Yesterday, I went to a symposium at the IU-McKinney School of Law in Indianapolis. It was billed as State Governments’ Role in Bridging the Urban/Rural Divide. The symposium wasn’t that, exactly. I heard a lot about concerns in rural Indiana, not so much about concerns in urban Indiana, little about getting urban to care about rural concerns, and nothing about getting rural to care about urban concerns.
But it was good nonetheless. The first part was about limited access to justice in rural areas — mainly there just aren’t as many lawyers per person. There was a bit about the ethical challenges rural attorneys face because conflicts are easy to come by with so few people in the area. The second major part was about gerrymandering. And the third main part was a presentation by Jim McClelland, the executive director of Indiana’s Drug Treatment, Prevention, and Enforcement division. (I’ve seen him referred to as Indiana’s Drug Czar.)
He is a supporter of Indiana’s syringe exchange programs. Saying he was initially opposed or uncertain about such programs, he said in the presentation that, among other things, his daughter’s experience as a nurse helped persuade him. This is contrary to Indiana’s Attorney General, Curtis Hill, who has been critical of such programs. From what I’ve seen anecdotally, these two are perhaps representative of the divide generally between law enforcement officials who tend to be opposed and policy-makers with more generalized responsibilities who tend to be cautiously in favor.
Opposition to the programs make intuitive sense. If you’re fighting arson, you don’t hand out cans of gasoline and matches. There’s a concern that if you give addicts needles and other paraphernalia necessary to take the opioid drugs, you’re just encouraging them, perhaps encouraging new users, and maybe making the problem worse. To those who view this as more of a health crisis than a criminal epidemic, the critique looks similar to opposition to handing out condoms for pregnancy and disease prevention on the grounds that it will promote sex.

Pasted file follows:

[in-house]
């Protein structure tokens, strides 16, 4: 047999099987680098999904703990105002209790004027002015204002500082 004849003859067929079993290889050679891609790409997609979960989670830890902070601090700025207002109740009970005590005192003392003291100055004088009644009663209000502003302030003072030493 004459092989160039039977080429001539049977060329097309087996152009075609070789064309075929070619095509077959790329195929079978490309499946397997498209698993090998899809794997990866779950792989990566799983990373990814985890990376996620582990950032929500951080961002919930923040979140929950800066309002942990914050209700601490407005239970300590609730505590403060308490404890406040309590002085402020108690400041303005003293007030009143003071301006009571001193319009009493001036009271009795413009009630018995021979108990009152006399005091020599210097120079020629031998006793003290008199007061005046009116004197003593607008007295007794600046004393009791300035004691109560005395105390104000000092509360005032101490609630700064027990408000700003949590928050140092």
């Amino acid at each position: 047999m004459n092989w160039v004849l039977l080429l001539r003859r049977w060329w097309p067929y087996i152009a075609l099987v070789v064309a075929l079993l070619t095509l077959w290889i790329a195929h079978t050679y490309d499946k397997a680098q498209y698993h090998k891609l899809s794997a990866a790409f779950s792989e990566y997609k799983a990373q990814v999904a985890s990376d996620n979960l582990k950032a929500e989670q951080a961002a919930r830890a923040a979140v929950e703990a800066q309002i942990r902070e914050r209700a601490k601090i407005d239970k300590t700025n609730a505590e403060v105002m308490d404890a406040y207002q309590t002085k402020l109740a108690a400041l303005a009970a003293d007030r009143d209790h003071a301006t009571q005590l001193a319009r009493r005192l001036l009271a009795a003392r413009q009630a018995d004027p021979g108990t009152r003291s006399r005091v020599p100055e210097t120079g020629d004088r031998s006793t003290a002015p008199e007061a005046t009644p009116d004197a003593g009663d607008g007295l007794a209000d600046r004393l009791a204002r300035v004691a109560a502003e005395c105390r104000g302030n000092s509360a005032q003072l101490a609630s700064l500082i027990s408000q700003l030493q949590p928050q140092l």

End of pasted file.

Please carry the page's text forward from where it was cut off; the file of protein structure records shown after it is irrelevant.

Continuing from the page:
McClelland says that the evidence suggests that handing out needles doesn’t increase drug use. The primary utility is in reducing transmission of HIV and Hepatitis C which are hugely expensive to treat. I think he cited $400,000 per person for HIV. I don’t think he gave a number for Hepatitis C, but it isn’t cheap. He also said that, of course, needles alone aren’t a solution for reducing addiction. The utility of syringe exchanges in terms of trying to reduce the addiction problem is that it serves as a touch point with the system where you can try to get the addicts connected with medicine and counseling. McClelland gave some statistics about medicine without counseling and counseling without medicine. Neither was very good. Worse still was just trying to stop on your own. Access to the medications and qualified professionals is not very good. As he put it, “it’s easier to get high than to get help.”
There was a person in the audience who asked a question which he put in a more circumspect manner but basically suggested that, when addiction was seen as mostly a problem among minorities, it was not viewed as a health concern, but now that addiction is a problem among rural white communities, it’s viewed as less a criminal concern and more a health concern. McClelland declined to be drawn into that question, viewing his job as being to do what he can to help Indiana to mitigate this problem regardless of whether its policy approaches have been right or wrong in the past.
My exposure to Mr. McClelland was listening to him for 45 minutes, so this is not a hugely well-informed opinion, but I do get the distinct impression that Gov. Holcomb has made a good appointment for this job.